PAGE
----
• Communicate often. Offer frequent updates to suppress rumors. Detail any layoffs in advance and what support will be extended to laid-off employees. Project further cuts, and communicate why these may be necessary and what actions will avoid additional employee reductions. Frequent, objective and honest communication is very important.
  • Stick to a routine. Maintaining normal work habits avoids provoking fear. Be visible during stressful times. Employees look up to managers for cues on how things are going.
  • Moderate discussions. Set aside time for employees to express emotions. Institute an “open door” policy with all levels of management.
  • Be reasonable. Don’t expect 100 percent focus on work, but stress the need to stay productive. Reinforce that the best way to safeguard jobs and support company health is to stay productive and focus on providing the goods, services and superior levels of customer service to satisfy client’s needs.
  • Offer outside help. Invite expert speakers, offer financial seminars and remind workers of support services the company provides.
  • A professional, well-staffed human resources department can play an active and important role in minimizing fears and stress for workers during uncertain times, while stabilizing the prospects for the company’s future.

Will Skeptical Consumers Still Pay Big $$$ for Premium Products?

Gillette has built a successful business on a simple and often-imitated business model: Sell an advanced, improved shaver at a very low price, then convince consumers to pay prices that gradually increase for replacement blades. The question now is, as the economy moves closer to full-blown recession, will consumers still spend $25 on a pack of replacement blades for their newest high-tech razor? Gillette is hoping that new “messaging” will sway those who are on the fence.

P&G, owners of the Gillette brand, maintain that shavers will perceive a difference in their new five-blade razor and will be willing to pay more for replacement cartridges. “During economic slowdowns, men will make choices with their wallet, but we don’t see them wanting to compromise their shaving,” says Chip Bergh, group president of global personal care at P&G. “Instead, maybe they trade from a large count [of cartridges] to a small count or extend their shave.”

The last 12 months have not been stellar in the cartridge replacement business: Unit sales of Gillette blades have fallen every month, and recent monthly declines are approaching 10 percent.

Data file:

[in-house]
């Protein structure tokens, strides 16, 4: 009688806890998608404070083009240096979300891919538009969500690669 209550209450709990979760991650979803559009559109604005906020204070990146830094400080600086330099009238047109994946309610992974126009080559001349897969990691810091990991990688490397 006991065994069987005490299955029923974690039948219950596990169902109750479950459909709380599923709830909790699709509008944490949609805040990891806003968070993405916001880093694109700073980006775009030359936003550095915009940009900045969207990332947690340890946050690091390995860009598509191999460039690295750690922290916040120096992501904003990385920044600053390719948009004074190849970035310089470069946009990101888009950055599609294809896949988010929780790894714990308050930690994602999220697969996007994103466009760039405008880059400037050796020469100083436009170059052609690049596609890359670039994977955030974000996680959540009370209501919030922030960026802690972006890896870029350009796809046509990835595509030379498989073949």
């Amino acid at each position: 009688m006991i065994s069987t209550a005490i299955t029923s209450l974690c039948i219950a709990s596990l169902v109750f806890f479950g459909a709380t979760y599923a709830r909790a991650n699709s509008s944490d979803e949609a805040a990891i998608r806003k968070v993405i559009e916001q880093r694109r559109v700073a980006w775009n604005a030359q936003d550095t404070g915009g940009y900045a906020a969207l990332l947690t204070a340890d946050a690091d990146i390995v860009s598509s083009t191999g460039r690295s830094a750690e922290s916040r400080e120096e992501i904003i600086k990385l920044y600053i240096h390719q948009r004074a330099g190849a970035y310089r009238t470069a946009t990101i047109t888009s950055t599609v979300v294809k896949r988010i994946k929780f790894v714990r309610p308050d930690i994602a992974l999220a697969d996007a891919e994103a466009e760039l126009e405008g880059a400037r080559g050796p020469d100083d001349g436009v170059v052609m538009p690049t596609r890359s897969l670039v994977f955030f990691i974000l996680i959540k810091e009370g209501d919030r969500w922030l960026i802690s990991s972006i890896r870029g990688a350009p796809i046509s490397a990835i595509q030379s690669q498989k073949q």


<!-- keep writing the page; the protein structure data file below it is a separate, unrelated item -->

P&G maintains that the new five-bladed razors have increased market share to 36 percent and attributes the sales decline to the older models being cannibalized by the new razor. Highlighting the value of the new five-blade razor is a change in direction for the brand, which previously tried to convince shavers of its superior performance. Recent new ads tout “Five is Better Than Three” in an effort to leverage the perceived added value of the new product. In an effort to convert consumers from the previous three-blade P&G razor (less expensive) to the new P&G five-blade razor (more costly), P&G has aired commercials showing golf, tennis and baseball stars knocking a three-blade razor out of men’s hands while the narrator intones, “Sometimes you need a little push to let go of your three-bladed razor.”

In Our Industry

So the question arises, will consumers vote this spring at the big boxes with their wallets when it comes to ornamental plant purchases? Will all the live goods in the garden center be perceived as premium and discretionary? Or will only the more costly, “branded” products be considered premium and discretionary? Can the consumer be convinced that there is value in branded and/or generic ornamental plants?

The industry has always believed that our live-goods offerings were insulated from economic issues and perceived by most consumers as necessary, not discretionary. The industry has always touted that during periods of economic uncertainty, consumers cut back on leisure travel and activities, spend more time at home and increase spending to improve and make the home environment more aesthetic. Spring 2009 may finally prove or disprove this theory.